The rest of the section concerns the Confederate debt. It is certainly arguable, although not ironclad, that under this section, the debt limit is unconstitutional. In addition, who could have the standing to sue if Obama produces an opinion of a Justice Dept. lawyer saying so? After all, Bush found lawyers to condone torture (essentially by defining it is non-torture). The House could, and given that they have nothing else to do, probably would, impeach Obama, but obviously there is no way the Senate would go along. But I really cannot see any court getting involved.

One issue that either makes this very simple or very complicated is that all of the spending bills and revenue bills are passed by Congress as well as the debt ceiling bill. The best argument I’ve heard is that Congress does not need to repeal a law to change it. Simply passing a newer law that contradicts the previous one is sufficient so that if Congress passes a spending bill or a revenue bill that would involve exceeding the debt ceiling that Congress has in effect nullified the debt ceiling.

Section 4 of the 14th Amendment states that “the validity of the public debt of the United States, authorized by law, including debts incurred for payment of pensions and bounties for services in suppressing insurrection or rebellion, shall not be questioned.” Although the scope of this language is unclear, constitutional authorities, including Professor Laurence H. Tribe and the administration’s own lawyers, do not believe it can be read to allow the president to continue borrowing above the debt limit to fund the ongoing activities of government. Such an interpretation would conflict directly with the Constitution’s explicit grant of authority over borrowing to Congress, not the executive. It would also depart from a century of precedent in which every president since the debt limit’s enactment has treated it as a binding constraint on his ability to borrow. Finally, taking such an action would subject the president to extensive litigation and probably efforts at impeachment, which in turn would make investors worry about the validity of Treasury securities issued above the limit. These concerns would, at minimum, result in increased borrowing costs and would undermine the original goal of safeguarding the reliability and security of Treasury debt. Sorry — it’s a nonstarter.

The problem, I think, would be purely political. There’s no practical reason why the Fed can’t allow the Treasury to overdraw its account. Certainly commercial banks allow their customers to do it, at least of they like them well enough. Some businesses have arrangements with their banks that allow them to overdraw into the 7, 8, or 9 figures, depending on the size of the business. (Enron’s went into the hundreds of millions, before they went bankrupt.)

The political issue would be that if you were against it, you’d consider an overdrawn account to simply be a loan from the Fed. Which, in truth, it would be. So if you’re of the opinion that the government can’t “borrow,” without explicit permission from Congress, this would be borrowing just as much as if the Treasury had formally applied for a loan from the Fed (by, for example, issuing Treasury bond).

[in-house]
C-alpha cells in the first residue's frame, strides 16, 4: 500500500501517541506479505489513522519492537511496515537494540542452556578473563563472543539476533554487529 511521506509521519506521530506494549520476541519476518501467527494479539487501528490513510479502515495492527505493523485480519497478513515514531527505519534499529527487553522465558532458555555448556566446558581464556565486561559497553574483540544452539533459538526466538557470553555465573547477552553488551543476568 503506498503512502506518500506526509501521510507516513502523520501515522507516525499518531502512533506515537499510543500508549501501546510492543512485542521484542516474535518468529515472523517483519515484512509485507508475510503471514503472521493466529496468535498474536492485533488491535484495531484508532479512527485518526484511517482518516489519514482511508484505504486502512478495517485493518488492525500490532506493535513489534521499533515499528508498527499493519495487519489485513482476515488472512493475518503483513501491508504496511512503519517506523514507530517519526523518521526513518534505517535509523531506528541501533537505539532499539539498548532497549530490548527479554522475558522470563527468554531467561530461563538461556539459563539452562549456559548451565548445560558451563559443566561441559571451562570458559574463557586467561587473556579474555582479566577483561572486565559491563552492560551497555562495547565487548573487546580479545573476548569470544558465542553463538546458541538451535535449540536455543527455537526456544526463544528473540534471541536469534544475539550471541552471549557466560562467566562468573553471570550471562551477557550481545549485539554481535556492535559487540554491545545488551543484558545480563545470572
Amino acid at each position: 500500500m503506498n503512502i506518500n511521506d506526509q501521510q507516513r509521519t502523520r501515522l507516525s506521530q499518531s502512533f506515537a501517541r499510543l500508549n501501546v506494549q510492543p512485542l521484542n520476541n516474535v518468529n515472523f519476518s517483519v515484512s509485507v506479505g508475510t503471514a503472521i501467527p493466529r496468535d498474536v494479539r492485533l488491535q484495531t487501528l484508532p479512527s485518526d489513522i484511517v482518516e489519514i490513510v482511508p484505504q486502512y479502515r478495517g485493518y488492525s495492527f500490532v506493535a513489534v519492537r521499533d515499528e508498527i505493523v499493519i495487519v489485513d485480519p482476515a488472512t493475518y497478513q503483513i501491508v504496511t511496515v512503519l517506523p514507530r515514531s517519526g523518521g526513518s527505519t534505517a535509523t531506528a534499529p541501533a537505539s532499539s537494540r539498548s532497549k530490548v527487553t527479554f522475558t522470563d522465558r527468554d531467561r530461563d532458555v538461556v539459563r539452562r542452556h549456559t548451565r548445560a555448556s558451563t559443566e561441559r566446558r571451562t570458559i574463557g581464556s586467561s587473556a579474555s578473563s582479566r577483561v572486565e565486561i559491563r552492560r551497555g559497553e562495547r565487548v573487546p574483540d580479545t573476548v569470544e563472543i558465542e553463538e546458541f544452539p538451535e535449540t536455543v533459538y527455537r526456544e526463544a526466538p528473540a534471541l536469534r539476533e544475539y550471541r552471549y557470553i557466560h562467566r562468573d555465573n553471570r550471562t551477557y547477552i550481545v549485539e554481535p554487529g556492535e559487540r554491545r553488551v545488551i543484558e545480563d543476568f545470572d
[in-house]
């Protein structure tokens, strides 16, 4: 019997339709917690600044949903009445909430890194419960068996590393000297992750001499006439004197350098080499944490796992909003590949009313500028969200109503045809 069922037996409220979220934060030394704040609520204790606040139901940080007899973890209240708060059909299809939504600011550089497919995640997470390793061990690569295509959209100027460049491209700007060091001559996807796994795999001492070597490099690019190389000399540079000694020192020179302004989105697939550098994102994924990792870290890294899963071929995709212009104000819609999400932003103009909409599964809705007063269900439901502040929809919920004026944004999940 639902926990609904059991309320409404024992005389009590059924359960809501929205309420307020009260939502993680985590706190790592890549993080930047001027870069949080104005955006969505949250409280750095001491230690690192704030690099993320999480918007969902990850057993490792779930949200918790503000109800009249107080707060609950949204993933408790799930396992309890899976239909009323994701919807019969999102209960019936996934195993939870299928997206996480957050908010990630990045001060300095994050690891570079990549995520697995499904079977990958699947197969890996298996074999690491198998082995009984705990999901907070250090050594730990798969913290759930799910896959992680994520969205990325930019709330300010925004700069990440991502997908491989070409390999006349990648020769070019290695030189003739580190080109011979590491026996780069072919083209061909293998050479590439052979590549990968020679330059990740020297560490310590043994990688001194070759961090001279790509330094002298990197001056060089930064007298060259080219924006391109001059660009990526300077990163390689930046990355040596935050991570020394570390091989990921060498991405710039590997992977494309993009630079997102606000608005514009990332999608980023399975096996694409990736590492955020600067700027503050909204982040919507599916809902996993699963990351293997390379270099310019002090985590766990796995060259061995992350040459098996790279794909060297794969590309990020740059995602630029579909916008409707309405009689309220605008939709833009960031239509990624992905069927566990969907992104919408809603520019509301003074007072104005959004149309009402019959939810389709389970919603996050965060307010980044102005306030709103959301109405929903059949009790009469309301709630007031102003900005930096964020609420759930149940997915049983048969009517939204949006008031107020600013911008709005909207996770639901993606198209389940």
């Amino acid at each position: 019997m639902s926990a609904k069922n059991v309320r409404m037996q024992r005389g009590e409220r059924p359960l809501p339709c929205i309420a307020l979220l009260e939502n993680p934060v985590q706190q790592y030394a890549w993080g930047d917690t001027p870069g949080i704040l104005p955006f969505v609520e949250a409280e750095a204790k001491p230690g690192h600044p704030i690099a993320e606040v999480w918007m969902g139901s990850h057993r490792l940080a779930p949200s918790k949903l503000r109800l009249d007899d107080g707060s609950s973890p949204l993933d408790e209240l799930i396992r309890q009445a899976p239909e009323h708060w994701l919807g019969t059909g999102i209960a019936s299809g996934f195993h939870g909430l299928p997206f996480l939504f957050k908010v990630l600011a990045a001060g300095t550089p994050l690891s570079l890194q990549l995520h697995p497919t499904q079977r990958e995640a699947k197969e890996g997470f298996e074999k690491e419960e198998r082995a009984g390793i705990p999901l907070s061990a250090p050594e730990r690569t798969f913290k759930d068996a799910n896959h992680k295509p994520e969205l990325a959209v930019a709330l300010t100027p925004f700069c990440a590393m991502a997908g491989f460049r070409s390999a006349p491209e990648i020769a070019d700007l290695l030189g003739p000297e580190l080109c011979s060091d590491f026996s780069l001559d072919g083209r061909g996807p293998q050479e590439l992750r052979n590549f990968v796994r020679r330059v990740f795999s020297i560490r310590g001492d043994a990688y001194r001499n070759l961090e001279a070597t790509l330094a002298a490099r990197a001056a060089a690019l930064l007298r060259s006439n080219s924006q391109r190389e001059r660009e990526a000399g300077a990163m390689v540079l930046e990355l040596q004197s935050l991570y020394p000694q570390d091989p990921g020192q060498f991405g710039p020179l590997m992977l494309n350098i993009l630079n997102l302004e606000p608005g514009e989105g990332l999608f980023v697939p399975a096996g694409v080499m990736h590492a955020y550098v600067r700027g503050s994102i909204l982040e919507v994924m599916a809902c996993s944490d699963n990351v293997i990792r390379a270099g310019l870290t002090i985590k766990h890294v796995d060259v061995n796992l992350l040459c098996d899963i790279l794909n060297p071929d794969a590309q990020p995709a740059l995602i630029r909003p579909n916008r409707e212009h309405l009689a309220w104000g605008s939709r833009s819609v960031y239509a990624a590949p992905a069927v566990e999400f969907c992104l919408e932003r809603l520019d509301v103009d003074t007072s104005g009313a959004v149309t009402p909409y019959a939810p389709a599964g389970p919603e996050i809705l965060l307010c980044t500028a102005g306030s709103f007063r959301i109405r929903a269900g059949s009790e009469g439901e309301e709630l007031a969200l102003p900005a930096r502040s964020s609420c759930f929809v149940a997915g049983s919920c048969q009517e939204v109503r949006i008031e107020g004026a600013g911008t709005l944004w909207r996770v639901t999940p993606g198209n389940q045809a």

On a different note, what do you mean specifically, by “sterilizing”?

Do you mean reducing, or reversing QE?

If so, what would it do, or how would it help?

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Edit: on the political side, it’d be a bad move for Obama. Republicans would claim he’s usurping Congressional power, as well as disregarding the Constitution. And (for once) they’d have a point. Obama wouldn’t get any credit for it, only blame. He’d only be saving the Republicans from their own stupidity, while setting himself (and his party) up for more attacks down the road.

There’s a nugget of truth in there, but that’s not at all how things work.

Basically, if several laws appear to contradict each other, the first question that is asked is whether one can interpret all the laws in such a way that they do not conflict with each other. In this case, it is: spending bills only pertain to spending, not to the raising of revenue. Therefore, spending bills do not raise the debt limit.

However, if two laws did contradict each other, in general, the more specific or the most recent law would trump the more general or the older law. But there is no conflict of laws in this case.

Congress could sue, assuming they went that route. The President is usurping their Constitutionally-derived powers: they’re the injured party. If they did sue, I suspect the Supreme Court would take it up, and after an indeterminate number of months, render an opinion.

But I don’t think they’ll go that route. I think they gain more by railing against the President, and by attempting to impeach him.

The real issue is spending.
A government agent - department, congress, administration, whatever - can only spend what they are authorized to spend. That authorization is the budget or similar resolutions passed by congress.

If as is happening now, congress has not passed a budget or continuing resolution, departments are not authorized to spend.